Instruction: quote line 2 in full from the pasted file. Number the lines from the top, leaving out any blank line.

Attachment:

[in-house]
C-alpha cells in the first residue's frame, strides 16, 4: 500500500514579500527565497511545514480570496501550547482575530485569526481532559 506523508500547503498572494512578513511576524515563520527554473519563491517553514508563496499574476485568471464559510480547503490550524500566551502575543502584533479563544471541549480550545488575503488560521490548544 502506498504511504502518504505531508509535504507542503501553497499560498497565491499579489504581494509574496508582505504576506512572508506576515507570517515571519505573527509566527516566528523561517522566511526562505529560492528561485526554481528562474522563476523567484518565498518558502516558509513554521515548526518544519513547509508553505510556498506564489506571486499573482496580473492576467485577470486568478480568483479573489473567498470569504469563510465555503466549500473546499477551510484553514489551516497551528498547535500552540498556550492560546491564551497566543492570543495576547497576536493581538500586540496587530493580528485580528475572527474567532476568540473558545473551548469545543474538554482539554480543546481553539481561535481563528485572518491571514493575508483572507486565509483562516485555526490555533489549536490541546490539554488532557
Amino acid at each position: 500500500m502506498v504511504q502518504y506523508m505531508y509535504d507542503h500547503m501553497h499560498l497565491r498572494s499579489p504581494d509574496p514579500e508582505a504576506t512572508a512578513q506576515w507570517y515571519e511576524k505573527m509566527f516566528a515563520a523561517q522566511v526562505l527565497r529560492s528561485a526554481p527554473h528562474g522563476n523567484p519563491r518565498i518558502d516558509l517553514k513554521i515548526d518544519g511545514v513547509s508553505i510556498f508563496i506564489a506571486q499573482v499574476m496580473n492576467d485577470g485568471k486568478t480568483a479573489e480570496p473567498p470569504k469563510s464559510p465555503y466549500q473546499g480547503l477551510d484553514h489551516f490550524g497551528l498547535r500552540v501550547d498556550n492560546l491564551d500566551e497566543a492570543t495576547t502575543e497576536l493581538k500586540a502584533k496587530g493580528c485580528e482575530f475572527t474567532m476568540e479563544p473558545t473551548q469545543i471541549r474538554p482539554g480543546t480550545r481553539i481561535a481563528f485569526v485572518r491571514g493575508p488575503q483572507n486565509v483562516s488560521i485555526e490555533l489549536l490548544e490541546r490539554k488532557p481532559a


C-alpha cells in the first residue's frame, strides 16, 4: 500500500514579500527565497511545514480570496501550547482575530485569526481532559 506523508500547503498572494512578513511576524515563520527554473519563491517553514508563496499574476485568471464559510480547503490550524500566551502575543502584533479563544471541549480550545488575503488560521490548544 502506498504511504502518504505531508509535504507542503501553497499560498497565491499579489504581494509574496508582505504576506512572508506576515507570517515571519505573527509566527516566528523561517522566511526562505529560492528561485526554481528562474522563476523567484518565498518558502516558509513554521515548526518544519513547509508553505510556498506564489506571486499573482496580473492576467485577470486568478480568483479573489473567498470569504469563510465555503466549500473546499477551510484553514489551516497551528498547535500552540498556550492560546491564551497566543492570543495576547497576536493581538500586540496587530493580528485580528475572527474567532476568540473558545473551548469545543474538554482539554480543546481553539481561535481563528485572518491571514493575508483572507486565509483562516485555526490555533489549536490541546490539554488532557